Book Review: On a Red Station, Drifting by Aliette de Bodard

For generations Prosper Station has thrived under the guidance of its Honoured Ancestress: born of a human womb, the station’s artificial intelligence has offered guidance and protection to its human relatives.

But war has come to the Dai Viet Empire. Prosper’s brightest minds have been called away to defend the Emperor; and a flood of disorientated refugees strain the station’s resources. As deprivations cause the station’s ordinary life to unravel, uncovering old grudges and tearing apart the decimated family, Station Mistress Quyen and the Honoured Ancestress struggle to keep their relatives united and safe. What Quyen does not know is that the Honoured Ancestress herself is faltering, her mind eaten away by a disease that seems to have no cure; and that the future of the station itself might hang in the balance… 

I have always wanted to read more Xuya universe books but they don’t feel like the binge watching kind – more like stories that need to be contemplated about. That’s why I’m here many months later, reading another novella set in this world.

Another book where I didn’t bother reading the blurb, because I knew I would enjoy it anyways. And enjoy it I did. This is an emotional story of two women – strong in their own right, which kind of sets them on combative paths. Linh is a war refugee, trying to keep down the grief of losing all her friends to rebellion by projecting a more steely persona reminiscent of her previous position as a magistrate. Quyen on the other hand technically doesn’t have accomplishments to her name but after her husband left for war and never returned, she has been the administrator of Prosper station, keeping everything going during difficult times. Both of them very much feel the need to control everything around them and not yield to anyone, so naturally they find themselves butting heads.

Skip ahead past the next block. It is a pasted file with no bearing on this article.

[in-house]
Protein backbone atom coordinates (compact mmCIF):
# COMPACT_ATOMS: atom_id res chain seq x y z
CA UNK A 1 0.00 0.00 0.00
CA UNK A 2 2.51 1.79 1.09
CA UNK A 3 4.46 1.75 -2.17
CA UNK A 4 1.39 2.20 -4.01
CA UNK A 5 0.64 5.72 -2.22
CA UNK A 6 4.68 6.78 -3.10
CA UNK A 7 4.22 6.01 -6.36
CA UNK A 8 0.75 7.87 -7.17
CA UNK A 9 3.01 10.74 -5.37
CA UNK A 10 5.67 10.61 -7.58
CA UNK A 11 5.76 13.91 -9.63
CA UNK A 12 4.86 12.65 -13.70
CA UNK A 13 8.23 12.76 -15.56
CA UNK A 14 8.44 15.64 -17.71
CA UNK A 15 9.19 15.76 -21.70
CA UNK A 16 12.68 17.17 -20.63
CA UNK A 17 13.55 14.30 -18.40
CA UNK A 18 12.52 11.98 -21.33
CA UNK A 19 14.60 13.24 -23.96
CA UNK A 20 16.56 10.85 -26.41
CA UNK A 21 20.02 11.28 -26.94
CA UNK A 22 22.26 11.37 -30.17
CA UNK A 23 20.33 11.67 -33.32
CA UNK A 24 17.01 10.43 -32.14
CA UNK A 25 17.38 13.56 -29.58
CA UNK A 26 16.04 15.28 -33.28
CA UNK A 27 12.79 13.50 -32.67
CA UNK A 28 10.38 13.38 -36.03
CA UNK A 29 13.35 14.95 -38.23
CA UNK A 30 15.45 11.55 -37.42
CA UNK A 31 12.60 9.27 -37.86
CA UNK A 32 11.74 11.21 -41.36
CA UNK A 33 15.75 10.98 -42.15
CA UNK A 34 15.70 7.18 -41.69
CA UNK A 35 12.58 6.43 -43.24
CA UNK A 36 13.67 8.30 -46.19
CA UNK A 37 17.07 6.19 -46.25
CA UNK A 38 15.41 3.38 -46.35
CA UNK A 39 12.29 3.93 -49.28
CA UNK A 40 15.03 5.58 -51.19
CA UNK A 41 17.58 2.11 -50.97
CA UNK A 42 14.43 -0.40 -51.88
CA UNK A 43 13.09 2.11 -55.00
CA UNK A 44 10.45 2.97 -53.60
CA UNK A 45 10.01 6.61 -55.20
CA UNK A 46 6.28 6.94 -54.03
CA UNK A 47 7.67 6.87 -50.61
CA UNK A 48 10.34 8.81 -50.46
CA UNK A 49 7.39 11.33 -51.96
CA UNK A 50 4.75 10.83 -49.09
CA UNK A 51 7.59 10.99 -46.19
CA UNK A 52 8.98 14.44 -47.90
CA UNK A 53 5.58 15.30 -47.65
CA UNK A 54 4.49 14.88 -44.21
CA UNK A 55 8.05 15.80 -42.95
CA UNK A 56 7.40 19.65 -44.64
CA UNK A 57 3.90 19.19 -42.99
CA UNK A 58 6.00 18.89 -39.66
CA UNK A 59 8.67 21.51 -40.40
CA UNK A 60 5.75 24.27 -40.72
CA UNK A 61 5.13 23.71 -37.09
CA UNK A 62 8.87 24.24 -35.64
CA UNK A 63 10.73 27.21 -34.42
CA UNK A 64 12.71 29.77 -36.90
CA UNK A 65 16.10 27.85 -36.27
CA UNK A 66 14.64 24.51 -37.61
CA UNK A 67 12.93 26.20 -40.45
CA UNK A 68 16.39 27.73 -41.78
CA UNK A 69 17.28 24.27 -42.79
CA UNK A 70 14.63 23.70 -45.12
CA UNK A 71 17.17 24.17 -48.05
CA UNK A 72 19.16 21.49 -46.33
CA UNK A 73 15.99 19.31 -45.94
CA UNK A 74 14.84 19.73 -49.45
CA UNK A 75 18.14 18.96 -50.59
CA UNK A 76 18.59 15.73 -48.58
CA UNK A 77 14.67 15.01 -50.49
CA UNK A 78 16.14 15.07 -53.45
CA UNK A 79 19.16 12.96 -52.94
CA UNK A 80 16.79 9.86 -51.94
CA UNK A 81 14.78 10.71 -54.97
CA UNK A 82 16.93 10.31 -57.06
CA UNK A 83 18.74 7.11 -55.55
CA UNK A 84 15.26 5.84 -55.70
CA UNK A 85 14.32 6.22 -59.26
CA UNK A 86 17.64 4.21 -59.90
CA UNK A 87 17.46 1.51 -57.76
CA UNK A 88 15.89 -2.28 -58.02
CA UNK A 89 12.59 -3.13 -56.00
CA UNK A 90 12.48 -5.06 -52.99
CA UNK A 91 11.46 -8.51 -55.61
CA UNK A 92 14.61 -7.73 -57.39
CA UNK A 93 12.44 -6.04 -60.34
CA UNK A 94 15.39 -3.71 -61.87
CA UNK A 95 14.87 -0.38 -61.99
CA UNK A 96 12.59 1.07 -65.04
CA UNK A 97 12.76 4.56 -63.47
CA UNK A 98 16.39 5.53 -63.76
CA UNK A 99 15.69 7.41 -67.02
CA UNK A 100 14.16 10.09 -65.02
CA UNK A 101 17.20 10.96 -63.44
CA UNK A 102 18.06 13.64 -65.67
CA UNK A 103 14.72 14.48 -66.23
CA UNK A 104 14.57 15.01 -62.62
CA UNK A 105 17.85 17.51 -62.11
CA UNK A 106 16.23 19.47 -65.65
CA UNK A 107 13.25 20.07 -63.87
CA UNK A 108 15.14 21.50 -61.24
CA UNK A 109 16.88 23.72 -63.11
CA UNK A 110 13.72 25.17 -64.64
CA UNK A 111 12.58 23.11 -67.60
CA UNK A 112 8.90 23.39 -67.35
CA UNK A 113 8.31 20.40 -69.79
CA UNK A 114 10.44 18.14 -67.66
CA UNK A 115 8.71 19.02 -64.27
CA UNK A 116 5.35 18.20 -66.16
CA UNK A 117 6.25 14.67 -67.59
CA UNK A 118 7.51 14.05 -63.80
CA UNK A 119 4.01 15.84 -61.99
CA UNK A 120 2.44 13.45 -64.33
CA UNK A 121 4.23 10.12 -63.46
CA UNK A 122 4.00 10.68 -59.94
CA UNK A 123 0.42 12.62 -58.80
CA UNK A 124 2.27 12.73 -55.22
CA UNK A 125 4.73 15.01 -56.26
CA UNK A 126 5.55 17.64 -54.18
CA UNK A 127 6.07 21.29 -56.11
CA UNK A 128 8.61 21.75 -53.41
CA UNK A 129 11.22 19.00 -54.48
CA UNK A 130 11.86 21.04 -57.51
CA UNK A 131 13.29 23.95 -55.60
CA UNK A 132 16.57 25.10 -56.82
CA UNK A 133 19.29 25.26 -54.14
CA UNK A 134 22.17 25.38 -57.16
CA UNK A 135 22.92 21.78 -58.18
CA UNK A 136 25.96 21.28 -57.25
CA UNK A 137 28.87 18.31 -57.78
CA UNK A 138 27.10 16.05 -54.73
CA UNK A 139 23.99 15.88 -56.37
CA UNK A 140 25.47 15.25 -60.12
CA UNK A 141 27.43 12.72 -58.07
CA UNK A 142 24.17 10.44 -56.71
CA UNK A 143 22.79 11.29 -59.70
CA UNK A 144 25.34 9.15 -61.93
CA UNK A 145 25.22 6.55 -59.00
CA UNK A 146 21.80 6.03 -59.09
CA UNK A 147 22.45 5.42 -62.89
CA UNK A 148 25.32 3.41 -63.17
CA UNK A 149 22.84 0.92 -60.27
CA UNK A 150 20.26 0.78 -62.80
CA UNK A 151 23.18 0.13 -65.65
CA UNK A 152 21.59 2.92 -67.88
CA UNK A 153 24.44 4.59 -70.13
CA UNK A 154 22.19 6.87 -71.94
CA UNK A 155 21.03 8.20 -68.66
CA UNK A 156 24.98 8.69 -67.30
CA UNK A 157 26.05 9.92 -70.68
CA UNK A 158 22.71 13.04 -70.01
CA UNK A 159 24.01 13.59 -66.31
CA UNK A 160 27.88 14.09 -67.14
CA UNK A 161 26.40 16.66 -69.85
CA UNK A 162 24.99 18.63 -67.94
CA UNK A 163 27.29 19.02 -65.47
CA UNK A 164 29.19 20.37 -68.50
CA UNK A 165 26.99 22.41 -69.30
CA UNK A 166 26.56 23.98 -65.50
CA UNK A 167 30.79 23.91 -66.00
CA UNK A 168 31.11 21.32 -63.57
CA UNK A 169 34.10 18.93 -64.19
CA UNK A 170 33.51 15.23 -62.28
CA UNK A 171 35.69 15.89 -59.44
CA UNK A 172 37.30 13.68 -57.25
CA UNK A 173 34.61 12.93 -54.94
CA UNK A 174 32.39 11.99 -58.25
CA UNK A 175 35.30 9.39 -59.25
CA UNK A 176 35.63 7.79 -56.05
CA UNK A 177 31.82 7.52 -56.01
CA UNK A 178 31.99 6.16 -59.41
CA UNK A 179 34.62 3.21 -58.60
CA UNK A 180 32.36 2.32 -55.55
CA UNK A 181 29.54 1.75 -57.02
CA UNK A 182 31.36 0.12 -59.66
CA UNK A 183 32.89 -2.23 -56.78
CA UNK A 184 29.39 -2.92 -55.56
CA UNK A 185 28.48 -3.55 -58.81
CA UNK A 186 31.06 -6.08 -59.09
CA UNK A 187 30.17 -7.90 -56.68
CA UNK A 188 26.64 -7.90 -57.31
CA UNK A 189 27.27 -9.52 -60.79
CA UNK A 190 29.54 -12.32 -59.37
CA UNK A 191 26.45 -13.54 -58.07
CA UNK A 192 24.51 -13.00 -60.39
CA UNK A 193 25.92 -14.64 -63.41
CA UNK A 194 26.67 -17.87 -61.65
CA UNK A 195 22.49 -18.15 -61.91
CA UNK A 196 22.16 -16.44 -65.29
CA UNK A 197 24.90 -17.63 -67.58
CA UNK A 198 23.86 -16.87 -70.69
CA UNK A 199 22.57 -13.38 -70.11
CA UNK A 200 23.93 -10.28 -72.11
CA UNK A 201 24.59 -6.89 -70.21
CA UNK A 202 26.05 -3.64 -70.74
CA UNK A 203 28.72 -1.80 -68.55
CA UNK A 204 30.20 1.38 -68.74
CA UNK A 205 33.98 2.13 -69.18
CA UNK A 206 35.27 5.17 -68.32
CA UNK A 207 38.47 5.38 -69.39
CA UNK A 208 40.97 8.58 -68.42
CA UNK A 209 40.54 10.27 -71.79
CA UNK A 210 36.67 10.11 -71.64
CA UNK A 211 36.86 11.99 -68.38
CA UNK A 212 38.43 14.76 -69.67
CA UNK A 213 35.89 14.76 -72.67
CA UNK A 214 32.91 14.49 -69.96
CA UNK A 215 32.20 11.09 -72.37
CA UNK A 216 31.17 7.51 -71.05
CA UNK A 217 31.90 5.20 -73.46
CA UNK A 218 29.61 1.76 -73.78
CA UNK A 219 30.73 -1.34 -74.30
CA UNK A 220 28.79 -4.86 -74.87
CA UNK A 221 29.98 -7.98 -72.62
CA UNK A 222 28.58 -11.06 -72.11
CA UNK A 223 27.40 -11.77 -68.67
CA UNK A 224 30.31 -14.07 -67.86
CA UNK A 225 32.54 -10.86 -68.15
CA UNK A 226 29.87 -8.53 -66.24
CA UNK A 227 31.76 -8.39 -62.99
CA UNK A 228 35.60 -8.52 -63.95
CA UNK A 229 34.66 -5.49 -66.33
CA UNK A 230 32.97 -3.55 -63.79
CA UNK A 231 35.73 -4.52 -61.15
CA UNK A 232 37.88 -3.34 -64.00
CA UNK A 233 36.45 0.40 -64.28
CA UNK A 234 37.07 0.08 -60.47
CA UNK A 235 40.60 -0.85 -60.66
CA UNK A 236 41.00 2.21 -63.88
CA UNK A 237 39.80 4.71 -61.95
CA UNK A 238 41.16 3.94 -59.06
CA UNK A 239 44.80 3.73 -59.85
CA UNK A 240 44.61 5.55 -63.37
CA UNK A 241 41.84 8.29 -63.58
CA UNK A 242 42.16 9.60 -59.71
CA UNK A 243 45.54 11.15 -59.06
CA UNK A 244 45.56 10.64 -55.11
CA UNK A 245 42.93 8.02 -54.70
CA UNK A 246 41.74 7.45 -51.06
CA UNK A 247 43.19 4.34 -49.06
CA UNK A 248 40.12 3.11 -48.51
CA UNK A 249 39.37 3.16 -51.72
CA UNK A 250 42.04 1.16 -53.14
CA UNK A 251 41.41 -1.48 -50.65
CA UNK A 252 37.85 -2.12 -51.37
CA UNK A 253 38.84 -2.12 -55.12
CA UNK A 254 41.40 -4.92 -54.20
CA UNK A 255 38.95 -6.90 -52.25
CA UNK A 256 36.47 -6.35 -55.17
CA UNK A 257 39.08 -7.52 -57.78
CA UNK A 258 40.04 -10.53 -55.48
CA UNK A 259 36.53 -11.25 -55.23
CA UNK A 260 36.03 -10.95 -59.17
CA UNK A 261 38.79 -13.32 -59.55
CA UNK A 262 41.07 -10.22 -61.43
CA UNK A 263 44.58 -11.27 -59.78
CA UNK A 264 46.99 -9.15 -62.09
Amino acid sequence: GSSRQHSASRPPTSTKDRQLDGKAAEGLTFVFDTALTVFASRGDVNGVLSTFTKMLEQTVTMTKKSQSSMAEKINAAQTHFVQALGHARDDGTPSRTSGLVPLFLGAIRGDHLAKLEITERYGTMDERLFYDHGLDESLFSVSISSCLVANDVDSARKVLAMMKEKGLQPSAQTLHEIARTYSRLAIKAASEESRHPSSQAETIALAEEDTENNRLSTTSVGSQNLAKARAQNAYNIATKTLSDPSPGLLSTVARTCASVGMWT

But the beauty of the author’s writing is in how she makes us empathize with both the women and everyone else from the family, despite their actions. They can feel a little unyielding and stubborn, but we understand exactly why they are behaving that way. We also get to explore the various forms of grief – grief for being unheard when the empire is collapsing with war and people are dying in droves, grief for the helplessness that one is unable to save anyone, grief for not knowing if one’s loved ones are alive or dead, grief for the grandmotherly AI Mind of the station who may be malfunctioning, grief for a life not led and a love missed, and grief for being unable to be a family. While it’s about grief though, it’s not without its slightly mysterious subplots and a consistent undertone of war and rebellion and worry for the people on various planets and stations. The writing is evocative and emotional, and I couldn’t put it down once I began.

While the author does mention that she derived inspiration from the famous Chinese classic, A Dream of the Red Chamber, I don’t know enough about it to understand the similarities. However, I loved the nods to Three Kingdoms and the fan favorite Liu Bei, and was feeling pretty proud that I understood the references. On the whole, this was very enjoyable if a bit bittersweet towards the end, but it’s a lovely addition to the Xuya universe and I can’t wait to read more stories

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